Date of Award
Crisis communication is an integral aspect of public relations that can have either positive or negative repercussions based upon the action that an organization responds. The manner in which an organization handles a crisis determines financial implications that may ensue, public perception and reputation of the organization, as well as the overall success or failure of the organization in the future. Consequently, Timothy Coombs asserts that the best crisis communication practice is to respond quickly, accurately, and consistently (Coombs, 2010: 28). Other scholars concur and add supplementary techniques which emphasize preparedness and responsibility. The present study was conducted to identify models of best practices for crisis management and to apply these models to analyze the effectiveness of BP’s response to the 2010 Gulf of Mexico oil spill. A content analysis of 164 articles from three newspapers, The Times Picayune, The New York Times, and The Herald (United Kingdom), was conducted to examine how BP responded to the crisis in the Gulf, as well as to compare differences in coverage of the crisis and response among the three newspapers. Results reveal that BP’s response incorporated both best practices of crisis communication, as well as crisis responses that could be categorized as unethical. Such unethical responses included evasion of responsibility, denial, and scapegoating, while effective crisis communication tactics consisted of updating the public in a clear, concise manner. Further results and implications for international crisis communication practices will be described.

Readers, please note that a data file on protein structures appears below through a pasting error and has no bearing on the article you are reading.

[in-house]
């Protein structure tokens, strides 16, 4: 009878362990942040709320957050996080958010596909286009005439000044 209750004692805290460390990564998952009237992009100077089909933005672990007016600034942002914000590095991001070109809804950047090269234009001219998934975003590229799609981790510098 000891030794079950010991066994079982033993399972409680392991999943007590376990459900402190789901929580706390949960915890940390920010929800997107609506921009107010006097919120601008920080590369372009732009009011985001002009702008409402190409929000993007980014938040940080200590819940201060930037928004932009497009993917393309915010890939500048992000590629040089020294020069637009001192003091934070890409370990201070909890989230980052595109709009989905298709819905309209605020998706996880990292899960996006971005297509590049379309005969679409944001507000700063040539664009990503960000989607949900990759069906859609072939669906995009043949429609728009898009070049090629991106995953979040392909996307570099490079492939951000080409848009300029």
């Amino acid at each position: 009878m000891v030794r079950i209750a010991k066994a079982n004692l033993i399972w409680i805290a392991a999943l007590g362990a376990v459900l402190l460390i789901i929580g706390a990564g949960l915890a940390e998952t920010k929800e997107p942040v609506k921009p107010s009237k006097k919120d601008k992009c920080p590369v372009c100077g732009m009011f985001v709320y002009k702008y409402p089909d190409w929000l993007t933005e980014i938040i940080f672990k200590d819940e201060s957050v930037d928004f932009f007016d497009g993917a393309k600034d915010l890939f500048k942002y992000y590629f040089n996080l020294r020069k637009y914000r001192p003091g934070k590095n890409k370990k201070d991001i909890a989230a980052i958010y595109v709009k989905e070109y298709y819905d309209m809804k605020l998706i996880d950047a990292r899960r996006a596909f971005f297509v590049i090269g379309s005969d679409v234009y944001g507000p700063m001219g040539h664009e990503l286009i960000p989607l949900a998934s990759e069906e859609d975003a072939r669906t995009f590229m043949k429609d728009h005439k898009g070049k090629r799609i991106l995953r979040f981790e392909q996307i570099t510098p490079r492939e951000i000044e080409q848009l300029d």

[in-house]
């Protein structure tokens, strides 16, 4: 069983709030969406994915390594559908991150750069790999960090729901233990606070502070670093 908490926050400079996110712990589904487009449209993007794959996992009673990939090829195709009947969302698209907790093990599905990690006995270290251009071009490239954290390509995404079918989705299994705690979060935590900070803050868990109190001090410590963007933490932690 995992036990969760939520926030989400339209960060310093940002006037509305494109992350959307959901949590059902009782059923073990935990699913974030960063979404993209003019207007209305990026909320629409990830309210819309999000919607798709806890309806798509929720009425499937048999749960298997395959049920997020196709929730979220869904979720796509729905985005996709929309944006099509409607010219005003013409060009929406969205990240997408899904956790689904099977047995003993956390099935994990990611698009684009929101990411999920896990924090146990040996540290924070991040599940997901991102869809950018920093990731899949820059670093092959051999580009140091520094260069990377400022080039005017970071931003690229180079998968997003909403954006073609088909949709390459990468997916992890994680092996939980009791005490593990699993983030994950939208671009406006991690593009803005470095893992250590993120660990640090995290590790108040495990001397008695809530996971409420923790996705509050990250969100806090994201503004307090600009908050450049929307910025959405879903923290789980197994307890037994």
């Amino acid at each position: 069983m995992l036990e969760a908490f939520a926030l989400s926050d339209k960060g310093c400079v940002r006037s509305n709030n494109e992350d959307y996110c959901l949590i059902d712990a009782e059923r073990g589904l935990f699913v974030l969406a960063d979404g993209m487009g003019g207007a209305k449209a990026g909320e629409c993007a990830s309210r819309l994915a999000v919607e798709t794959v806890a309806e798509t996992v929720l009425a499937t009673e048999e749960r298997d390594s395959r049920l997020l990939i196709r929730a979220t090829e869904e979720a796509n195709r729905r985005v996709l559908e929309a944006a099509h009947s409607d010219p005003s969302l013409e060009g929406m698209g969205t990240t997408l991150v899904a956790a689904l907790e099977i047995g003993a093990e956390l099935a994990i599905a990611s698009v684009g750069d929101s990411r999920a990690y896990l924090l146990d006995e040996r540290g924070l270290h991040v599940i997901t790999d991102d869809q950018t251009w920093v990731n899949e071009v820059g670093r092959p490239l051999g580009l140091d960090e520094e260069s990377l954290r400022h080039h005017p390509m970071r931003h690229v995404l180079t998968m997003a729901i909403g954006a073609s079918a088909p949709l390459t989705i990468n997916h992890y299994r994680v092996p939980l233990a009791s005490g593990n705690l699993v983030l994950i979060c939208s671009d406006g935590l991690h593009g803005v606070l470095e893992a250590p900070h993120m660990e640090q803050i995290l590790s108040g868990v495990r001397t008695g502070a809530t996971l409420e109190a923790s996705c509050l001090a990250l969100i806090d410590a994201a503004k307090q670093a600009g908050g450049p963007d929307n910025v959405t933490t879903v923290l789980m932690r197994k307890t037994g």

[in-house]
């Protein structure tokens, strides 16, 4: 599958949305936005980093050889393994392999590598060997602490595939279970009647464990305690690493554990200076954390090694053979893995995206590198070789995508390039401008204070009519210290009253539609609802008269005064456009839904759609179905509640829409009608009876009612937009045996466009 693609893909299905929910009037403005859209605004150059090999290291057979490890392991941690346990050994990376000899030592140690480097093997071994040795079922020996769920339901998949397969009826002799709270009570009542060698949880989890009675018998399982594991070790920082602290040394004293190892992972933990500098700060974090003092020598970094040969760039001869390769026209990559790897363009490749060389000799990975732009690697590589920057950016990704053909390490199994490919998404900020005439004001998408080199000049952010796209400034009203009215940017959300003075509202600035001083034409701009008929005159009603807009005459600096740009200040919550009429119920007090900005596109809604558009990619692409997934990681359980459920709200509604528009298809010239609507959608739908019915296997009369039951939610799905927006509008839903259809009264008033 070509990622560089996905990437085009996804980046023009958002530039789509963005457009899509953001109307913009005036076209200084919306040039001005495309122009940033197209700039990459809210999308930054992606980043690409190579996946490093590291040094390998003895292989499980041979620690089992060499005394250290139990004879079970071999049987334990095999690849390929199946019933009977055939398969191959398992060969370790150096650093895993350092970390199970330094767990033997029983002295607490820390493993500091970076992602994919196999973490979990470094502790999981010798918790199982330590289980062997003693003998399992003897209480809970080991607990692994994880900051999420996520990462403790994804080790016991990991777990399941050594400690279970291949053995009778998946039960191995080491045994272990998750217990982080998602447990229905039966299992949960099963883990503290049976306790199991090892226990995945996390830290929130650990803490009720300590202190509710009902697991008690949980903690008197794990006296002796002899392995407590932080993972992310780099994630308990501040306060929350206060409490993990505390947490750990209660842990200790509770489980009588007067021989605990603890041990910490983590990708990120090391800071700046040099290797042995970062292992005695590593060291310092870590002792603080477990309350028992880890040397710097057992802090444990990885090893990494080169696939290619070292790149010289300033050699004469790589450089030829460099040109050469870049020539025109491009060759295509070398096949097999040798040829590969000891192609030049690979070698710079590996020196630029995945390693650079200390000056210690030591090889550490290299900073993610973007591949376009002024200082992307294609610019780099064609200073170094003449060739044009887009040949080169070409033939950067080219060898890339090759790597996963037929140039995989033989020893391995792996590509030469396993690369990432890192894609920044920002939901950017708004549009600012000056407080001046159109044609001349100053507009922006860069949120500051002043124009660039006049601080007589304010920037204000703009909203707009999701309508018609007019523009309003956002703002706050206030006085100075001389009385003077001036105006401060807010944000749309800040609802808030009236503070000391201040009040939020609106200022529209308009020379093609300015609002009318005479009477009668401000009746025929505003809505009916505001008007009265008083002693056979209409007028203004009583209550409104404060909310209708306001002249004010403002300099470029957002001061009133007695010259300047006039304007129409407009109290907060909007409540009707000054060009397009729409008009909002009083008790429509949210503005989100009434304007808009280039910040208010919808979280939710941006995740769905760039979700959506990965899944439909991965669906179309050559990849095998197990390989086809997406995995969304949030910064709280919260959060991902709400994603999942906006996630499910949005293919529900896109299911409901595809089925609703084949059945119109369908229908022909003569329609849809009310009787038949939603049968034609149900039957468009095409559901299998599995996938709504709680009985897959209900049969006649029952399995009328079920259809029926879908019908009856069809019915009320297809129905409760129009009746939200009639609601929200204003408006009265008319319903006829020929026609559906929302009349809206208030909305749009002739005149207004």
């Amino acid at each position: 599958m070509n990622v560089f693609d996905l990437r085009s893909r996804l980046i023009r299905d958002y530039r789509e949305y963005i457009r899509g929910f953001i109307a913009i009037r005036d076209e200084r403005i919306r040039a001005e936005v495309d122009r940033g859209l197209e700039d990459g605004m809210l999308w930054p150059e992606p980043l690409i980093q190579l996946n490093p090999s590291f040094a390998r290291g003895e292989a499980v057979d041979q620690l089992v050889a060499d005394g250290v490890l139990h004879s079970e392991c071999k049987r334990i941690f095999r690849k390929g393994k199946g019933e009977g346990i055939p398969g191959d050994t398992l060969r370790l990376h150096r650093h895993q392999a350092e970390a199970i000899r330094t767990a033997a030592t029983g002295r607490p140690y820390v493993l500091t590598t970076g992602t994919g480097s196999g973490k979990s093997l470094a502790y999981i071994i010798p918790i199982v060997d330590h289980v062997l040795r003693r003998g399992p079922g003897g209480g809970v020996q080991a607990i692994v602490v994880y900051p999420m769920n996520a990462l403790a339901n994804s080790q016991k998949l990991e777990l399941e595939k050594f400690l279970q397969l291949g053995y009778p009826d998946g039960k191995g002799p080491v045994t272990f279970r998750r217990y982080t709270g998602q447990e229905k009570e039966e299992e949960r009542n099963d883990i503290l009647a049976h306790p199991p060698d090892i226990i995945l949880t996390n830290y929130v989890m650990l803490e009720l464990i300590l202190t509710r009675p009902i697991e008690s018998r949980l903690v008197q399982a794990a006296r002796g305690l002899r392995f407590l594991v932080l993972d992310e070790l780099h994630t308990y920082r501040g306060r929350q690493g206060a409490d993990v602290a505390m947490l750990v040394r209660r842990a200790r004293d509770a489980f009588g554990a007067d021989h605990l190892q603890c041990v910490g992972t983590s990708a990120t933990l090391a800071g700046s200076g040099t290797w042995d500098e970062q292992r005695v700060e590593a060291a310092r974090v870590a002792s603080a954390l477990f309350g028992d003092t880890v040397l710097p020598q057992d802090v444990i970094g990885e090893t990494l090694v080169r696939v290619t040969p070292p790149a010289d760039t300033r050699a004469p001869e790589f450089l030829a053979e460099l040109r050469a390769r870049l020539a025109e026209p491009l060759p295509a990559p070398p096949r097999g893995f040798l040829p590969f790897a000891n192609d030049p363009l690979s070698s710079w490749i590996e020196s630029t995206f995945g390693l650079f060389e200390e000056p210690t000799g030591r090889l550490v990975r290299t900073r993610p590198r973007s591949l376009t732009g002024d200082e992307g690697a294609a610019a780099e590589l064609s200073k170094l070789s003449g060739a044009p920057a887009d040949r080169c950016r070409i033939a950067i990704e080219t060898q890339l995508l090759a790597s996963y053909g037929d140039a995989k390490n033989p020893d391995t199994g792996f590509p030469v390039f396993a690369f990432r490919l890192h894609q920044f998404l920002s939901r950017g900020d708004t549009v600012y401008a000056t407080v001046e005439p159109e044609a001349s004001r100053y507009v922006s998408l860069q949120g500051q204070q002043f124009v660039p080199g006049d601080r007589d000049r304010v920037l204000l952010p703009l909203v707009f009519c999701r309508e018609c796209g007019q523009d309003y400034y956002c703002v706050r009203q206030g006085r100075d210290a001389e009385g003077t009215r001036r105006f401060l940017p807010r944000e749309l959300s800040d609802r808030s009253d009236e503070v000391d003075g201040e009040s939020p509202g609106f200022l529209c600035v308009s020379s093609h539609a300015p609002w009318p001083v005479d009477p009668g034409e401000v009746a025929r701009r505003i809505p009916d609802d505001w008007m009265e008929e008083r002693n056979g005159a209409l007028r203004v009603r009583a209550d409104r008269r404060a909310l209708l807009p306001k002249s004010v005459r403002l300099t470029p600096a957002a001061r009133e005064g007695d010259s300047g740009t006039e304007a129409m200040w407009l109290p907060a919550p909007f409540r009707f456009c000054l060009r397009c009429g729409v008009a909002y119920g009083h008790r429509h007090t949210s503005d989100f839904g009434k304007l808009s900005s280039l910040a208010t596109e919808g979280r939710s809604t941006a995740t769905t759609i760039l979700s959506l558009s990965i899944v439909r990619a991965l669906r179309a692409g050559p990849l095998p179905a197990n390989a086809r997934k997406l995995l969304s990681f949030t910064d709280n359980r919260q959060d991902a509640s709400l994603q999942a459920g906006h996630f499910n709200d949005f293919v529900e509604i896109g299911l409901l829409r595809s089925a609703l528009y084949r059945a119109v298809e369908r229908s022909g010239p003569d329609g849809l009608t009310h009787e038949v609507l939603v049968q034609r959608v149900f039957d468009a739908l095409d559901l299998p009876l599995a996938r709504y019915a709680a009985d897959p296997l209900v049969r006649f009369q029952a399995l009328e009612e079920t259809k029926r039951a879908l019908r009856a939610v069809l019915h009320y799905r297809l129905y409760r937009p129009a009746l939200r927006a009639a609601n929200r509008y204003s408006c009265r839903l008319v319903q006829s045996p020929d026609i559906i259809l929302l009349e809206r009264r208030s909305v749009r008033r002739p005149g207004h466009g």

Villines, Aubrey Nichole, "Communicating During Crisis: A Case Study of the 2010 BP Gulf Oil Spill" (2011). Undergraduate Honors Thesis Collection. Paper 90.